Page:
Car mon pis, et non nieux Baandet smager alt for vel!

Sont les plus diserts lieux. Hold mig værdig til din lænke,

Si en quelque fejour, Og min hærskerinde bliv!.

Soit en bois ou en préo, Hinelen mig da ei kan fkiænke

Soit vers l'aube du jour, Sturre glæde, bedre liv!

Ou foit sur la vespree, Kronen selv jeg ei vil bytte

Sans celle mon cur fent For din f. de kiærlighed.;

Le segret d'un absent. Nei, jeg glad, udi en hytte,

Si parfois vers le cienz Ler' hos dig med aifomhed.

Viens à dresser ma vue,

Le doux trait de ses yeux

Je voy en une nue ;
DORAS! dear, angelic creature,

Soudain les voys en l'eau,
Fairest of the gentle fair,

Comme dans son tombeau.
Excellence of human nature,
Hear a lover's tender pray'r!

Si je suis en repos,

Sommeillant sur ma couche, Me thy virtue hath enchanted;

J'oy qu'il me tient propros Me thy sweetness hath enthrall'&:

Je le sens qui me touche : Freedom! tho' of thee l’ve vaunted,

En labeur, en recoy,' Doras' flave I must be callid!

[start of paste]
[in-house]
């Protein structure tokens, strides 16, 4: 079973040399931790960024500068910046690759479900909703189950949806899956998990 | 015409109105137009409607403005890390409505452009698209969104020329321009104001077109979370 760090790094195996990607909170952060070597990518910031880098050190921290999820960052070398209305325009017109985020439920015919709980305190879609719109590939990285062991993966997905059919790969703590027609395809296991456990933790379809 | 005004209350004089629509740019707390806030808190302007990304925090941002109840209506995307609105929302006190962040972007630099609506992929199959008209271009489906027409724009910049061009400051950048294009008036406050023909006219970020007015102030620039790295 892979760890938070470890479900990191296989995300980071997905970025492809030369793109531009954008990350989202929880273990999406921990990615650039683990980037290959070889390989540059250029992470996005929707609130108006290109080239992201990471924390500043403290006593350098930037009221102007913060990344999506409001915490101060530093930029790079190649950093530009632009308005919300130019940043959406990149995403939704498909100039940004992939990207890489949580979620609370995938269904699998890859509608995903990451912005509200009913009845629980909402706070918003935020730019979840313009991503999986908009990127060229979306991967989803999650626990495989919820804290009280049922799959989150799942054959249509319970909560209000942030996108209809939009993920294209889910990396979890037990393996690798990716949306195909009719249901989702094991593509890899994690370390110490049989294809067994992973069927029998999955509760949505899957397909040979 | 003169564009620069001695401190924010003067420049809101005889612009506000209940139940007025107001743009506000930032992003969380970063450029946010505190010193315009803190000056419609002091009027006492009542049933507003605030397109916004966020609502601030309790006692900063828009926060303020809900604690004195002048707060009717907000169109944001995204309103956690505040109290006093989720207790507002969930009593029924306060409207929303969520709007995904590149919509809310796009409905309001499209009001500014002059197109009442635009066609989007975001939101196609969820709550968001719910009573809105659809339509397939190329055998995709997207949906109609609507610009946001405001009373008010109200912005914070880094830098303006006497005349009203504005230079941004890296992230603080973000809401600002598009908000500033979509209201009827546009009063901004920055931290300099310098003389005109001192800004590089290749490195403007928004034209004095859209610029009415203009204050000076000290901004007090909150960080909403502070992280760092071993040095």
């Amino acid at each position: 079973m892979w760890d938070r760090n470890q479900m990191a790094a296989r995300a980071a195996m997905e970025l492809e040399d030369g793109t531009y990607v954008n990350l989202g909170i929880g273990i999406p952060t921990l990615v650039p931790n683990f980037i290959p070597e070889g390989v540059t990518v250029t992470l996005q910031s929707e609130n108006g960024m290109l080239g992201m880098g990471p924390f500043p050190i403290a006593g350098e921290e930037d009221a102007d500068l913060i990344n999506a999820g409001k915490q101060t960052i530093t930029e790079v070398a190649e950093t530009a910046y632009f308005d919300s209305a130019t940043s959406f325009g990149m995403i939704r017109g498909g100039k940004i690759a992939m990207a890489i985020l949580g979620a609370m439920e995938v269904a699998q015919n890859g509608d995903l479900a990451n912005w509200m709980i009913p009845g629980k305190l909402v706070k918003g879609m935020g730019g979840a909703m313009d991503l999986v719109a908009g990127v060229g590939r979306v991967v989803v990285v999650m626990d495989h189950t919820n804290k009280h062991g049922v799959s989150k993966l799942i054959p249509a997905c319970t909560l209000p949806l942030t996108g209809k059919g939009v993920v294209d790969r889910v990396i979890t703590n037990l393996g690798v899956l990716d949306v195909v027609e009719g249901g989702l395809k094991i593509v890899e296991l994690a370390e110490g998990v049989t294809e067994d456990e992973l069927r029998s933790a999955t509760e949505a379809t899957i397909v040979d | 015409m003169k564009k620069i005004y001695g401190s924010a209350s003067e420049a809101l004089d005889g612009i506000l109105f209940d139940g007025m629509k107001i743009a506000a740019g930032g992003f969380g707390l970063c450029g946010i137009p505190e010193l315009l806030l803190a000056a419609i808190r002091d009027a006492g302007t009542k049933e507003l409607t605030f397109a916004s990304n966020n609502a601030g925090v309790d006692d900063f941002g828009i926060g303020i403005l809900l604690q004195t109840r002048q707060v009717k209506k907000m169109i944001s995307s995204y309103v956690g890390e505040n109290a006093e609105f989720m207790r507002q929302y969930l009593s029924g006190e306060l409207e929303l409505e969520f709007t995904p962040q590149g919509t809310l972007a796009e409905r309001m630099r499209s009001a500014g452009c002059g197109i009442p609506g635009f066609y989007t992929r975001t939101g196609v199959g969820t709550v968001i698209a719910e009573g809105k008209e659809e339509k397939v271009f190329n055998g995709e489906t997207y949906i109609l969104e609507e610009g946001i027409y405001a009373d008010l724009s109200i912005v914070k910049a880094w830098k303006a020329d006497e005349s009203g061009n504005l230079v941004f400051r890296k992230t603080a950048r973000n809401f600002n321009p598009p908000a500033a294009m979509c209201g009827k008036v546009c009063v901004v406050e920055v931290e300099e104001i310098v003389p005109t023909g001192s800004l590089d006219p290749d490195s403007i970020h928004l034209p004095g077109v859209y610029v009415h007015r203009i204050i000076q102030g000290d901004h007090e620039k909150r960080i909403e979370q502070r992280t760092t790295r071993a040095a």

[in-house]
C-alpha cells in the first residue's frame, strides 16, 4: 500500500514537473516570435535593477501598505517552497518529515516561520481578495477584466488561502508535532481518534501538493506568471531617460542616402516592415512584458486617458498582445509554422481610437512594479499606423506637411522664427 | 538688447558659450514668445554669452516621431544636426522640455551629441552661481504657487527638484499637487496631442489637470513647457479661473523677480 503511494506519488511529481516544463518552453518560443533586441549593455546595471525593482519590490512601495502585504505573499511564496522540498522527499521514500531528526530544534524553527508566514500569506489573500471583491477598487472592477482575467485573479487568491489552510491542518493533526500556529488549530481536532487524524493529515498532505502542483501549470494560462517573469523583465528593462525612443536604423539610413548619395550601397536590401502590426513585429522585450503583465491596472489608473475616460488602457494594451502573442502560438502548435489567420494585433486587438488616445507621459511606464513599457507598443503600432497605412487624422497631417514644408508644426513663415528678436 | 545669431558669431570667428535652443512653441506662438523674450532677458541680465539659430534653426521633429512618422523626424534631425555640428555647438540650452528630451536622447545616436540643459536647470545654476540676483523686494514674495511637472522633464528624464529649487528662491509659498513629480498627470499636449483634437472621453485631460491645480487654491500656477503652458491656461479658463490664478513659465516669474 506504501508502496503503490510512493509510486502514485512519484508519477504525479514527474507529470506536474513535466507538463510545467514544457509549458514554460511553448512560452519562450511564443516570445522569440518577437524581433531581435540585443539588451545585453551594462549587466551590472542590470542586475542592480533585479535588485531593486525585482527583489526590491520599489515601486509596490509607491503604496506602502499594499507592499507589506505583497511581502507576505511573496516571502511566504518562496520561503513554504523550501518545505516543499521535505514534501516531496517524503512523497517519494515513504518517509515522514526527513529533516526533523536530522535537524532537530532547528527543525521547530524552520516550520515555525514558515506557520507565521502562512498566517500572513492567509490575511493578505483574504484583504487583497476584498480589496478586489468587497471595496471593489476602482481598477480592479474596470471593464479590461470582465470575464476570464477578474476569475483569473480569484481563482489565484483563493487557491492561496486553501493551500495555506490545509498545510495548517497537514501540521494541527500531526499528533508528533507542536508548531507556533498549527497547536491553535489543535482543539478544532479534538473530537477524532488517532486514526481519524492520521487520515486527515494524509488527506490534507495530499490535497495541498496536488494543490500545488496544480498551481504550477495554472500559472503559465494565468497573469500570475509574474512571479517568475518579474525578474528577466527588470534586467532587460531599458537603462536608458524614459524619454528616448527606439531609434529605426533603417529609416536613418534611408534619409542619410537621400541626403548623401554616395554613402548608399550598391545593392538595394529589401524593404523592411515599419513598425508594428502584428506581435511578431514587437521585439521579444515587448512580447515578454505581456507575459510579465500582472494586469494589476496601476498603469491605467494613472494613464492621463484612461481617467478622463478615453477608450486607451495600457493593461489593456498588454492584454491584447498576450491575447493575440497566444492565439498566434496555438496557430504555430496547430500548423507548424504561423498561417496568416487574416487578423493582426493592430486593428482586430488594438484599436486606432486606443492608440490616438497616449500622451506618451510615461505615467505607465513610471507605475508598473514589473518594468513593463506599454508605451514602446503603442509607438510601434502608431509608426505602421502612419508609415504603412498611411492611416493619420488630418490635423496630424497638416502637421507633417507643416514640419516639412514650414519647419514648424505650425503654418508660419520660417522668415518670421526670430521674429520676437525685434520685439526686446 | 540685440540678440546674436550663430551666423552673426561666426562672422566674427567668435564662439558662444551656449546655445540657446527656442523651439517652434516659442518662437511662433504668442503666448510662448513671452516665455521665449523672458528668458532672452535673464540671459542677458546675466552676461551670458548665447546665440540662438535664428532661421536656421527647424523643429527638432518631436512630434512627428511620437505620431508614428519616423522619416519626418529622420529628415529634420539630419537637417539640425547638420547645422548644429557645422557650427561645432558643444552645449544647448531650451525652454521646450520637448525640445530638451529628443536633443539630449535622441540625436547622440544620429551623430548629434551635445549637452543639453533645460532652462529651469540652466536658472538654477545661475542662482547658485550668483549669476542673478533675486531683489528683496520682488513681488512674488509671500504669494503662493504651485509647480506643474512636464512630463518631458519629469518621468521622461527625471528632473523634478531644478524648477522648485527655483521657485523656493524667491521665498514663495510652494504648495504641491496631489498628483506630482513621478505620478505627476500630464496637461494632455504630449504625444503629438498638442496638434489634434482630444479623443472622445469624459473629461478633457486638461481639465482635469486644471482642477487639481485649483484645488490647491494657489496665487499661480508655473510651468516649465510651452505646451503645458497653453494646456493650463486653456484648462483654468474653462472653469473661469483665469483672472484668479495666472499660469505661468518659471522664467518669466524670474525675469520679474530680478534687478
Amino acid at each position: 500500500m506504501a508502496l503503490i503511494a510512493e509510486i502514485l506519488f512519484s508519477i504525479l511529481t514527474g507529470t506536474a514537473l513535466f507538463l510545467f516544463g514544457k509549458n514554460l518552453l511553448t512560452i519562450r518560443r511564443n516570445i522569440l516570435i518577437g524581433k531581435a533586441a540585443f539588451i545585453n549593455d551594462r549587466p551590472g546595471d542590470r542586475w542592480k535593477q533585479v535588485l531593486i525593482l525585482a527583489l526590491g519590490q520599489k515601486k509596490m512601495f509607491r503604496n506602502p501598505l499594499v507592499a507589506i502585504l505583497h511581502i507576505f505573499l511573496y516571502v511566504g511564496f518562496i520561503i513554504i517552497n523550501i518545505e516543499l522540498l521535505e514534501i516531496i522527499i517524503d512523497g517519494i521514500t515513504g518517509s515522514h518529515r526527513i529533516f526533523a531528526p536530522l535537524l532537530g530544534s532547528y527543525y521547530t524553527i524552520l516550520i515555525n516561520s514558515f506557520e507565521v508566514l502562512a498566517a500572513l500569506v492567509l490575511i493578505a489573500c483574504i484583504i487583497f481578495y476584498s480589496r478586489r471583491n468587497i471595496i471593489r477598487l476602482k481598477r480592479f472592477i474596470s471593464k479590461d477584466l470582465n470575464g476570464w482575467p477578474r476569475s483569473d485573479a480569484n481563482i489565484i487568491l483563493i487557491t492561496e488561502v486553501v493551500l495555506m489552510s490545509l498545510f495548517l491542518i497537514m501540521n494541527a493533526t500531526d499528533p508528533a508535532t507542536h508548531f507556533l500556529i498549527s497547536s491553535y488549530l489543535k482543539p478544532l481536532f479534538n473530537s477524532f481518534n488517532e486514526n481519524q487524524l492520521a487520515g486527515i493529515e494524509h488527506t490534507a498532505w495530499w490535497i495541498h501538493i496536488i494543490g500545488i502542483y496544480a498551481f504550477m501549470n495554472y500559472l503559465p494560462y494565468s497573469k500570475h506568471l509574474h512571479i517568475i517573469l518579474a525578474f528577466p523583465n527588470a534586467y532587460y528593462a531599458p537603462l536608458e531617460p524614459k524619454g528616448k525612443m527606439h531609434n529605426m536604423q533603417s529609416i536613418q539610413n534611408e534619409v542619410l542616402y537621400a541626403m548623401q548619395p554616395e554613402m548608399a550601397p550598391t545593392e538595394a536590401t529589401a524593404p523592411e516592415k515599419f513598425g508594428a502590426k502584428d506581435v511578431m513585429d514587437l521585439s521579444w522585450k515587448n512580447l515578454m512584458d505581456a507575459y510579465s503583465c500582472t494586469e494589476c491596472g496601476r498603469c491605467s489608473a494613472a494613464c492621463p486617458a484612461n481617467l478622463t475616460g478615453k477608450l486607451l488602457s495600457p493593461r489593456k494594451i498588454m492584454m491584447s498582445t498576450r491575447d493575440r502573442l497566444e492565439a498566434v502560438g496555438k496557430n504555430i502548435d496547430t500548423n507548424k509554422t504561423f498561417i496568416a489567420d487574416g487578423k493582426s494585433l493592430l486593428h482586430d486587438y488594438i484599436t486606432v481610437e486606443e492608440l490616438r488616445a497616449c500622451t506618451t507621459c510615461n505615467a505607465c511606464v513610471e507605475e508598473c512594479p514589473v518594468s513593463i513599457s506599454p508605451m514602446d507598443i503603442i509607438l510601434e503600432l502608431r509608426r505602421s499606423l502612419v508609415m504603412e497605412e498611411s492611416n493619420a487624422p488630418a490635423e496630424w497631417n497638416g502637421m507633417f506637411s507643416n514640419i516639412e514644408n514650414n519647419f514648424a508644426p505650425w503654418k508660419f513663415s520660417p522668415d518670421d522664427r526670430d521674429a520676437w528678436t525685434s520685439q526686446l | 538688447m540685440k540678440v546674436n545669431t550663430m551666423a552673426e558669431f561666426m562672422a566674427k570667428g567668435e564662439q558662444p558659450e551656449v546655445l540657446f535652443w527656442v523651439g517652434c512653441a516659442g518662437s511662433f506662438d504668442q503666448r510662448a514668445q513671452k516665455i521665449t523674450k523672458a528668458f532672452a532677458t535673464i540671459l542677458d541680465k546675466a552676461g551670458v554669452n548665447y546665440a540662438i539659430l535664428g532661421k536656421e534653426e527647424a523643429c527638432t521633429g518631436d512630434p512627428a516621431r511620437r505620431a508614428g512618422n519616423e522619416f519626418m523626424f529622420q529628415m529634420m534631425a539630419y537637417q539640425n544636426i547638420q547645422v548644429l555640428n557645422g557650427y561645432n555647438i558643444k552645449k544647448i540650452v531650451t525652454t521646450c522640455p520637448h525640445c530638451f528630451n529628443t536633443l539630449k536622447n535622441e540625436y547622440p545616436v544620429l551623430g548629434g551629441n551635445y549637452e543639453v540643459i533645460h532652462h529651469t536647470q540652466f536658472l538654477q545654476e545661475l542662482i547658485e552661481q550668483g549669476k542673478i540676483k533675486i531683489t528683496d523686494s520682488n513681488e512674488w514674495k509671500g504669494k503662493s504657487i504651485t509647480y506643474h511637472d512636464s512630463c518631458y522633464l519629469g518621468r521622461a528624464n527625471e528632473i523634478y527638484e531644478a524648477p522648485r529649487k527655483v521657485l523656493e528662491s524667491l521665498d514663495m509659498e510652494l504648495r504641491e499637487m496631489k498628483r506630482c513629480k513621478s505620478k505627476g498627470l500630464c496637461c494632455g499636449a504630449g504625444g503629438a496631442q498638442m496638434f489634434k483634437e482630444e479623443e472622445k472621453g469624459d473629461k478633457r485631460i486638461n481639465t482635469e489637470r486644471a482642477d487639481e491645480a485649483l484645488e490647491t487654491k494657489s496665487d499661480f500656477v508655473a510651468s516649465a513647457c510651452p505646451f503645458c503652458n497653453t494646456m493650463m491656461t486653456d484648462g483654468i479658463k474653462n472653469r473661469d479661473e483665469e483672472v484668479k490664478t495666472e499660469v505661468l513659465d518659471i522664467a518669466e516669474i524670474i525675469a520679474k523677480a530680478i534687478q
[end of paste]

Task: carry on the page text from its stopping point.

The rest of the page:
Tousjours est prés de moy. Thou! than whose all worth is leffer,

Mets chanson icy fin Deem me worthy of thy chain!

A fi triste complainte Doras, be my sweet pofTenor !

Dont fera le refrin ; Heav'ns! my life how blissful then!

Amour yraye et non feiute,

Pour la I paration,
For thy love I'd give, with pleasure,

N'aura diminution
Kingdorne, had I such to give;
And, with thee, beyond-ail measure
Blels'd, in humble cottage live.

On leaving Frapce.
A.R. B. E.

By the fane.

DIEU plaisant pays de France,
Perfes written by MARY. STUART, que a noprit ma jeune enfance,
On the Death of ber Husband Francis I. Adieu France, adicu mes beaux jours,

La nef qui dejoint nos amours,
E qui m'estoit plaisant,

N's cy de moi que la moieté

Une part te refte elle est cienne, * A Translation it requested.